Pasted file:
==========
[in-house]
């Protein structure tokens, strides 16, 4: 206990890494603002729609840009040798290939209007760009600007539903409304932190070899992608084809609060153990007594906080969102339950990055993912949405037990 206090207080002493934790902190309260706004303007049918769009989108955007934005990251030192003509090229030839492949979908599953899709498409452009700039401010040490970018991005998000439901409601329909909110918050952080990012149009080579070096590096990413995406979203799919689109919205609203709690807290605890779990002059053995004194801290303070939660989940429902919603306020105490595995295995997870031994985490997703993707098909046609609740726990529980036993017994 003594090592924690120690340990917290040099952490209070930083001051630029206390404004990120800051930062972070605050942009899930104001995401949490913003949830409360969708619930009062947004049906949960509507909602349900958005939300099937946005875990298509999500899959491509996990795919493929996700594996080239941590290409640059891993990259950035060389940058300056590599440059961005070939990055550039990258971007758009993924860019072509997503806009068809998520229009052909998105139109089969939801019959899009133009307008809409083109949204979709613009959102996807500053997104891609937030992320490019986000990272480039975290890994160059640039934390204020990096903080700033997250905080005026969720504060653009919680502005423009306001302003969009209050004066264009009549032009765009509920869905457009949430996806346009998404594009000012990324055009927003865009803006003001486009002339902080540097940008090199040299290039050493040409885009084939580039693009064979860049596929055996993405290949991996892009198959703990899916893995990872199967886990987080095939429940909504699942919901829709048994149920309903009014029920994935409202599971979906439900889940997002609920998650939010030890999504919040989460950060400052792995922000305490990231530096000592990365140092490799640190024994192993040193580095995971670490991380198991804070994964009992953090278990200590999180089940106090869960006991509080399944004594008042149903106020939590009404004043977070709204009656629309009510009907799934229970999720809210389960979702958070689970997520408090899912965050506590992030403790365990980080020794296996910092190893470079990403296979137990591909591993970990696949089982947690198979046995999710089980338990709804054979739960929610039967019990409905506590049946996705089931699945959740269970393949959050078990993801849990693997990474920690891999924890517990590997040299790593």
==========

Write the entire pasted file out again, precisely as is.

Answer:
[in-house]
């Protein structure tokens, strides 16, 4: 206990890494603002729609840009040798290939209007760009600007539903409304932190070899992608084809609060153990007594906080969102339950990055993912949405037990 206090207080002493934790902190309260706004303007049918769009989108955007934005990251030192003509090229030839492949979908599953899709498409452009700039401010040490970018991005998000439901409601329909909110918050952080990012149009080579070096590096990413995406979203799919689109919205609203709690807290605890779990002059053995004194801290303070939660989940429902919603306020105490595995295995997870031994985490997703993707098909046609609740726990529980036993017994 003594090592924690120690340990917290040099952490209070930083001051630029206390404004990120800051930062972070605050942009899930104001995401949490913003949830409360969708619930009062947004049906949960509507909602349900958005939300099937946005875990298509999500899959491509996990795919493929996700594996080239941590290409640059891993990259950035060389940058300056590599440059961005070939990055550039990258971007758009993924860019072509997503806009068809998520229009052909998105139109089969939801019959899009133009307008809409083109949204979709613009959102996807500053997104891609937030992320490019986000990272480039975290890994160059640039934390204020990096903080700033997250905080005026969720504060653009919680502005423009306001302003969009209050004066264009009549032009765009509920869905457009949430996806346009998404594009000012990324055009927003865009803006003001486009002339902080540097940008090199040299290039050493040409885009084939580039693009064979860049596929055996993405290949991996892009198959703990899916893995990872199967886990987080095939429940909504699942919901829709048994149920309903009014029920994935409202599971979906439900889940997002609920998650939010030890999504919040989460950060400052792995922000305490990231530096000592990365140092490799640190024994192993040193580095995971670490991380198991804070994964009992953090278990200590999180089940106090869960006991509080399944004594008042149903106020939590009404004043977070709204009656629309009510009907799934229970999720809210389960979702958070689970997520408090899912965050506590992030403790365990980080020794296996910092190893470079990403296979137990591909591993970990696949089982947690198979046995999710089980338990709804054979739960929610039967019990409905506590049946996705089931699945959740269970393949959050078990993801849990693997990474920690891999924890517990590997040299790593």